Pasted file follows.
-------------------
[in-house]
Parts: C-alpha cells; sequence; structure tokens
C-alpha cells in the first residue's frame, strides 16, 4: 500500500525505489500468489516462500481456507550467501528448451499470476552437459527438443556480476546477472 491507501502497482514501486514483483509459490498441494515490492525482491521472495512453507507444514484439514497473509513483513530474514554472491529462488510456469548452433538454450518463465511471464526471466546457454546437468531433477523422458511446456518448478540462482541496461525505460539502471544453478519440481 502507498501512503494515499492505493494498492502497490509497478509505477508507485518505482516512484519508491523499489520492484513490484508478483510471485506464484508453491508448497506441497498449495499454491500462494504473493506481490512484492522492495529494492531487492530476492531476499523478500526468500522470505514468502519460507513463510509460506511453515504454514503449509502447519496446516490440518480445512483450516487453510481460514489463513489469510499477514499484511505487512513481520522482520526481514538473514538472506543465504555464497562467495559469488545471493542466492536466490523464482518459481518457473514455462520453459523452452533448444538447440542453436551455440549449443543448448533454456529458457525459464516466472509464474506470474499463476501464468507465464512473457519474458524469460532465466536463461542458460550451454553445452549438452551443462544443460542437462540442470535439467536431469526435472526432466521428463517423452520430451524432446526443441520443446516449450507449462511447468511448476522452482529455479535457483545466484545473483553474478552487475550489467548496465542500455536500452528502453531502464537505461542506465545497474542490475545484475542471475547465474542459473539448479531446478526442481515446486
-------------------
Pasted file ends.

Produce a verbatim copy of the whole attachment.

[in-house]
Parts: C-alpha cells; sequence; structure tokens
C-alpha cells in the first residue's frame, strides 16, 4: 500500500525505489500468489516462500481456507550467501528448451499470476552437459527438443556480476546477472 491507501502497482514501486514483483509459490498441494515490492525482491521472495512453507507444514484439514497473509513483513530474514554472491529462488510456469548452433538454450518463465511471464526471466546457454546437468531433477523422458511446456518448478540462482541496461525505460539502471544453478519440481 502507498501512503494515499492505493494498492502497490509497478509505477508507485518505482516512484519508491523499489520492484513490484508478483510471485506464484508453491508448497506441497498449495499454491500462494504473493506481490512484492522492495529494492531487492530476492531476499523478500526468500522470505514468502519460507513463510509460506511453515504454514503449509502447519496446516490440518480445512483450516487453510481460514489463513489469510499477514499484511505487512513481520522482520526481514538473514538472506543465504555464497562467495559469488545471493542466492536466490523464482518459481518457473514455462520453459523452452533448444538447440542453436551455440549449443543448448533454456529458457525459464516466472509464474506470474499463476501464468507465464512473457519474458524469460532465466536463461542458460550451454553445452549438452551443462544443460542437462540442470535439467536431469526435472526432466521428463517423452520430451524432446526443441520443446516449450507449462511447468511448476522452482529455479535457483545466484545473483553474478552487475550489467548496465542500455536500452528502453531502464537505461542506465545497474542490475545484475542471475547465474542459473539448479531446478526442481515446486